September 24, 2023

Bitcoin buying and selling job surges right through US marketplace hours, analysis displays

Research findings by K33, a digital assets platform, show a pattern in bitcoin trading, with increased activity during US market hours compared to Asian and European sessions. 

US market power 

Despite growing concerns about regulatory uncertainties in the United States, with various crypto market participants currently locked in legal battles with the Securities and Exchange Commission (SEC), a new study by K33 shows, the country remains a force to reckon with when it comes to bitcoin trading.

Per the latest research findings, the world’s flagship cryptocurrency has shown a rise in trading activity during U.S. market hours in recent weeks.

According to the researchers, U.S. market hours have become the strongest for the price of BTC since the market bottomed in November 2022, following a challenging period from mid-February to mid-June. 

Bitcoin’s year-to-date climb stands at 62%, with a 13% increase over the last 30 days and a 1.5% rise in the weekly timeframe, per data from Blockworks Research.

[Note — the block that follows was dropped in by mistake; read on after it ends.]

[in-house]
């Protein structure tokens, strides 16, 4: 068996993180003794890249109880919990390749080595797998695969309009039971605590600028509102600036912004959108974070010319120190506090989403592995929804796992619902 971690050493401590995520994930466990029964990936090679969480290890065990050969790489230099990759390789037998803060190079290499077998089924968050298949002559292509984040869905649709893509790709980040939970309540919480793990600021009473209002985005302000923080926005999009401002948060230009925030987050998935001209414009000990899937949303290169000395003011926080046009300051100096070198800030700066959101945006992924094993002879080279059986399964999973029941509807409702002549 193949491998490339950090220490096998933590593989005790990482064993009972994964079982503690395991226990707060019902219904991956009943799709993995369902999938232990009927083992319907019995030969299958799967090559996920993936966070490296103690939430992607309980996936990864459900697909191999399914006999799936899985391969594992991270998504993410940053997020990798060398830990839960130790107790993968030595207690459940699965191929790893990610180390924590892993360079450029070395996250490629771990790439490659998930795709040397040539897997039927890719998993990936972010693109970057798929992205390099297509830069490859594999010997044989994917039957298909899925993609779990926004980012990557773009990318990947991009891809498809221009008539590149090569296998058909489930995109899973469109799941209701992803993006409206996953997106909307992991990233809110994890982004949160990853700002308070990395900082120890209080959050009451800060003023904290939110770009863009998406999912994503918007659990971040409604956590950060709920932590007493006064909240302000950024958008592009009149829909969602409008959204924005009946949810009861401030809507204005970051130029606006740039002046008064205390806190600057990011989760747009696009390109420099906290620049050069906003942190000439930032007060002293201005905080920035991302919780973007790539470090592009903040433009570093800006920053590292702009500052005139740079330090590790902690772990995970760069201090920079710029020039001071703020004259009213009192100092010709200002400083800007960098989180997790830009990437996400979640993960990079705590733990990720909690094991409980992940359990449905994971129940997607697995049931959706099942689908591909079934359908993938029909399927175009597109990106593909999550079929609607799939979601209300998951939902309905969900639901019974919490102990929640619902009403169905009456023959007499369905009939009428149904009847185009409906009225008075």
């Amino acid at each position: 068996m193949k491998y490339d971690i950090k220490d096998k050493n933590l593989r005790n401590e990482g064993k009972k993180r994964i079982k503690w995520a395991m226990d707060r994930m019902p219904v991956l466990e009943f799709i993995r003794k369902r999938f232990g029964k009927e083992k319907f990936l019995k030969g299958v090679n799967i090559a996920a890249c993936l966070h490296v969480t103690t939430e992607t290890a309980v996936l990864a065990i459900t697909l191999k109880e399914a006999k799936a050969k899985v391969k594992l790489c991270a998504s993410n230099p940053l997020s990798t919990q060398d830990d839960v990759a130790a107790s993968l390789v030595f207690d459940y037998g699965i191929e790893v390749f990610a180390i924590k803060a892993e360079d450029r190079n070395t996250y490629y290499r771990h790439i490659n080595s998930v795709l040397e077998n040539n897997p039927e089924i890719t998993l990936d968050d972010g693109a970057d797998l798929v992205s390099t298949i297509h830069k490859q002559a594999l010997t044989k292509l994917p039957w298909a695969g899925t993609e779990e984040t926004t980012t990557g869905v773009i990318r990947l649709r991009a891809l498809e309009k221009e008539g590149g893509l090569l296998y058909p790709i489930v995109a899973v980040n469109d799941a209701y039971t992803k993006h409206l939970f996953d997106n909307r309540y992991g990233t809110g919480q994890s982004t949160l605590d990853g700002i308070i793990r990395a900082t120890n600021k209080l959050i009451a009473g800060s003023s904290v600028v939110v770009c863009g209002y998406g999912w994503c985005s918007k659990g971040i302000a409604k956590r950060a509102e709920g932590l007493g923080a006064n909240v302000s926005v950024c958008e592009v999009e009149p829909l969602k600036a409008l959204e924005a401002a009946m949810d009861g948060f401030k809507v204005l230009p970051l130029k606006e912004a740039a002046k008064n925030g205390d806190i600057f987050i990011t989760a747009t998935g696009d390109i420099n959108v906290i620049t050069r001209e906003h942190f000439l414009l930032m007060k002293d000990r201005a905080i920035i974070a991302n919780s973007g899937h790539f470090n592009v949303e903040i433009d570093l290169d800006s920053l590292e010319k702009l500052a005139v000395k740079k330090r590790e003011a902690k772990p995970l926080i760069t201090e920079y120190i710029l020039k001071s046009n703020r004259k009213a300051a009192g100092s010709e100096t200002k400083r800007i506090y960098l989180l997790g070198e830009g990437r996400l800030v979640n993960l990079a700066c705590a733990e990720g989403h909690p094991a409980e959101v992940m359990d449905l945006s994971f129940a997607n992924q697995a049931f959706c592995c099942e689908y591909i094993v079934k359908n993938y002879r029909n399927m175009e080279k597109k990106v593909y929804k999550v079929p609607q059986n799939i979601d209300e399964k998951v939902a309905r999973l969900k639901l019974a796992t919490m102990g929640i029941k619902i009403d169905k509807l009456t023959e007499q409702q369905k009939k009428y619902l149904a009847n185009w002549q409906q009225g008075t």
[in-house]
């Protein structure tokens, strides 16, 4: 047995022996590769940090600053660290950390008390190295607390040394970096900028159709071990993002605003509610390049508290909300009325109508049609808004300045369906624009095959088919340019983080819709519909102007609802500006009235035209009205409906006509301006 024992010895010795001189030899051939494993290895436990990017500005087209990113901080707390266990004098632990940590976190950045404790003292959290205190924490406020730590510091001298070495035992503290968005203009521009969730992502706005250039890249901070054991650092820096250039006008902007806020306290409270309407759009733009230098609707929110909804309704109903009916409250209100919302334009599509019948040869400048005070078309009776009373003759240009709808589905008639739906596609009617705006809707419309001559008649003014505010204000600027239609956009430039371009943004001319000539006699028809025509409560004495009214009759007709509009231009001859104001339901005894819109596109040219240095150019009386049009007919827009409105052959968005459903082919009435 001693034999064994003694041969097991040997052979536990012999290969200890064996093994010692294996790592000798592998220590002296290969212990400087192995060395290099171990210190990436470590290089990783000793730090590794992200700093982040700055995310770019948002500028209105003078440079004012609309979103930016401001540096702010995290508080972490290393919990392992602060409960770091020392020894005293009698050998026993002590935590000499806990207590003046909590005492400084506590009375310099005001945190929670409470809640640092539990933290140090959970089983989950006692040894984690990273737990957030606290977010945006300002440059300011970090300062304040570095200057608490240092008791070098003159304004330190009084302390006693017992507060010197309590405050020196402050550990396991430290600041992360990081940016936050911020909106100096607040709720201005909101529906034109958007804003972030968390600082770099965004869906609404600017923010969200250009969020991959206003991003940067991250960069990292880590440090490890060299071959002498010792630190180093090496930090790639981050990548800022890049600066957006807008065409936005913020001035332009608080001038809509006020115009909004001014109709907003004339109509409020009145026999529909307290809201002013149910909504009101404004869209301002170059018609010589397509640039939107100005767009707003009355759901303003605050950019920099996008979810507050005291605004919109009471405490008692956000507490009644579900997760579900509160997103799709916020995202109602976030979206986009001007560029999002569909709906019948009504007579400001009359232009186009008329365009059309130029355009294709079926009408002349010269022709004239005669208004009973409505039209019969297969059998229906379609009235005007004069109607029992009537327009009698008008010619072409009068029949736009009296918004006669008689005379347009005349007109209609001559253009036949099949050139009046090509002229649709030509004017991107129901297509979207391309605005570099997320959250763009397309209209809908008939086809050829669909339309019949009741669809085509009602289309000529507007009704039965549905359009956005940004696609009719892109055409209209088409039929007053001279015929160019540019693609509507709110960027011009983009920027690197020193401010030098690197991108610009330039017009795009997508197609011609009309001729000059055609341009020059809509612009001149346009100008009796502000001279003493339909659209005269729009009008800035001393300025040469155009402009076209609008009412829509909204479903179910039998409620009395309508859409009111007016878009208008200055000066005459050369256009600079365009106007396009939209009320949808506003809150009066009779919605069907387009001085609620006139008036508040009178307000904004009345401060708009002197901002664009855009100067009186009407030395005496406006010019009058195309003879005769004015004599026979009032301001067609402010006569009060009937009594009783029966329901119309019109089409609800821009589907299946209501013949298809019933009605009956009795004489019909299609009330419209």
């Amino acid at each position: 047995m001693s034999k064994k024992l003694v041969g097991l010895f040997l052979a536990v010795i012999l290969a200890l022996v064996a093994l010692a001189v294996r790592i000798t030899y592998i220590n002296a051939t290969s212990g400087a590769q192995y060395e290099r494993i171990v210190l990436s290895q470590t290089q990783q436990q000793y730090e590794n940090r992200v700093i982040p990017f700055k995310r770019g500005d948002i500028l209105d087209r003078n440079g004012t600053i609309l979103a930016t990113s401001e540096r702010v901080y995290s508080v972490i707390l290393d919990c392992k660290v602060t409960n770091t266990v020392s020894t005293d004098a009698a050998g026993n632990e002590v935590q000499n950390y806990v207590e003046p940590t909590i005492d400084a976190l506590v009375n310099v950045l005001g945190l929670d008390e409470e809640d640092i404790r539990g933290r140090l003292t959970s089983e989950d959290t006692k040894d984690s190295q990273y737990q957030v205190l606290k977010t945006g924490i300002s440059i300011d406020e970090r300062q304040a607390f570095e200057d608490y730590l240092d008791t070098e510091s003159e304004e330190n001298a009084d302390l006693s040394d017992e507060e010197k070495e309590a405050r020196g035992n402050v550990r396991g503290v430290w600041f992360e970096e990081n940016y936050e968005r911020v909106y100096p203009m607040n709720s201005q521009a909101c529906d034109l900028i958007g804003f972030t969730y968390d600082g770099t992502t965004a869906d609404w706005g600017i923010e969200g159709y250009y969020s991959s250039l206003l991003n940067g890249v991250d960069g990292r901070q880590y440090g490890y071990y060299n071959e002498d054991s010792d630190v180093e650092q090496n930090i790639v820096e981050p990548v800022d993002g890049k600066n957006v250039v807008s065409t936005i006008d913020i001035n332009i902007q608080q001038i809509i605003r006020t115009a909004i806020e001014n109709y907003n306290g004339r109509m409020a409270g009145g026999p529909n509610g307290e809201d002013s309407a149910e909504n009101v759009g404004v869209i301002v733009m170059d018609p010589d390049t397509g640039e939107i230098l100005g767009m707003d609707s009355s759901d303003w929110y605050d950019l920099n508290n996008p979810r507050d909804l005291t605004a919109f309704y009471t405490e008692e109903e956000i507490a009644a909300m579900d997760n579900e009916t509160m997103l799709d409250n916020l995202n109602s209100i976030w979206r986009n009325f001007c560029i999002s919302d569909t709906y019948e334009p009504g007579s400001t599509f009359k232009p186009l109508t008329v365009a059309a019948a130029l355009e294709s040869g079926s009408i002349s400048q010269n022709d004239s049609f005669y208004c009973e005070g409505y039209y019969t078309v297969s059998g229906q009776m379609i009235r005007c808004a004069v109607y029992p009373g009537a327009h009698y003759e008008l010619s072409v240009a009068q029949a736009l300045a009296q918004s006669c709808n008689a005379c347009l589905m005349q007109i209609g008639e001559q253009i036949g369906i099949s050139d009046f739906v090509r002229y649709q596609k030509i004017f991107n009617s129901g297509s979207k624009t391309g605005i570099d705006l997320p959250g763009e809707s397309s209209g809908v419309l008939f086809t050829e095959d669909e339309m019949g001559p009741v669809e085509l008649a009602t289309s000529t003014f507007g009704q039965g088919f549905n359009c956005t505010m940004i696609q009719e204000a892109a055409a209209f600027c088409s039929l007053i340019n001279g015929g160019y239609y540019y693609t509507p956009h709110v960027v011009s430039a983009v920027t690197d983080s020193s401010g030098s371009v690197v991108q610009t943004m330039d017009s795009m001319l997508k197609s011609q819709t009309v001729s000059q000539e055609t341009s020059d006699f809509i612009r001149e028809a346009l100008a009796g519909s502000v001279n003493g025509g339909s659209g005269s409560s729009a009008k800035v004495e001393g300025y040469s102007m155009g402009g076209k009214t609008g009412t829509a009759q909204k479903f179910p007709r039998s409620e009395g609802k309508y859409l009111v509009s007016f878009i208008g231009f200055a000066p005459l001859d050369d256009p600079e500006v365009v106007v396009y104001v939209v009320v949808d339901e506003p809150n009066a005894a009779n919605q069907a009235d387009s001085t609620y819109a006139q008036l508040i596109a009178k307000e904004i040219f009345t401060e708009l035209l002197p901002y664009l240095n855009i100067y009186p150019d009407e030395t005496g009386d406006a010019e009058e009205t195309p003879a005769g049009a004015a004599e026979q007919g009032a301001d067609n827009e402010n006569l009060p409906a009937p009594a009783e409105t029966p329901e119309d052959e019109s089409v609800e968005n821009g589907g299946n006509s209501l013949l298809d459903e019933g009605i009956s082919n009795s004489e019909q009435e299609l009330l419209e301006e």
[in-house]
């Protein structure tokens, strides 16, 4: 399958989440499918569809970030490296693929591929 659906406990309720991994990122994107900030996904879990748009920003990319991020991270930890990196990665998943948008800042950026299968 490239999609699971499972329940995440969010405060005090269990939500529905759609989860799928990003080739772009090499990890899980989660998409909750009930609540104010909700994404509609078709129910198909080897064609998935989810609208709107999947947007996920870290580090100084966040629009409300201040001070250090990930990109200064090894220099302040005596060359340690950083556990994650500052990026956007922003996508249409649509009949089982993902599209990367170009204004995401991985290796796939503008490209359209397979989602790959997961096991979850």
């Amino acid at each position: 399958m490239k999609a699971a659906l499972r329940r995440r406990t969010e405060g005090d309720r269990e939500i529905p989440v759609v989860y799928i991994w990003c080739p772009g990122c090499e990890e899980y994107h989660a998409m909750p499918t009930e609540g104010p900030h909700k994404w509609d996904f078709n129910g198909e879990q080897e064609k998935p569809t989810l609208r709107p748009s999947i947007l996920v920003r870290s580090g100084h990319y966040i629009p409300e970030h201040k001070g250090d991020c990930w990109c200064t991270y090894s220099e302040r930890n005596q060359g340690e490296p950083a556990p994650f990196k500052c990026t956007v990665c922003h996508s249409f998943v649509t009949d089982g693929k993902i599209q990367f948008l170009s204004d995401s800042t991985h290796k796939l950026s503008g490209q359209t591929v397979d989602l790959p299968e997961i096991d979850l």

Contrasting trading activity across regions

Bitcoin’s behavior during U.S. hours contrasts with the relatively stable trading activity witnessed during Asian and European sessions. Since November 2022, bitcoin has seen more significant gains of 30% during US hours, compared to 21% in Asia and 17% in Europe. 

This disparity indicates that the asset’s recent surge is primarily driven by renewed interest, particularly following BlackRock’s spot bitcoin ETF application last month.

Other major U.S.-based financial services firms, including WisdomTree, Valkyrie, and Fidelity Investments, submitting spot ETF applications have also contributed to the prevailing optimism.

Glassnode, a blockchain analytics firm, has revealed regular net outflows of bitcoin from U.S.-based exchanges such as Coinbase, Kraken, and Gemini, indicating increased accumulation or neutrality among U.S. investors. 

Furthermore, bitcoin’s correlation with U.S. asset indices like Nasdaq and the S&P 500 has turned negative for the first time since January 2021. This suggests that U.S. traders invest in BTC for reasons specific to the cryptocurrency rather than merely following broader market trends.

Macroeconomic factors at play

Macro factors in the lead-up to the quarter-end have been mixed, with expectations of higher interest rates and a potentially longer hiking cycle for the U.S. dollar reflected in the repricing of short-term bond yields. 

The stronger U.S. dollar relative to other currencies, including the struggling Japanese yen, has partially offset the momentum in digital assets. The recent rally of approximately 1.2% in the dollar index (DXY) over the past seven days highlights this trend.

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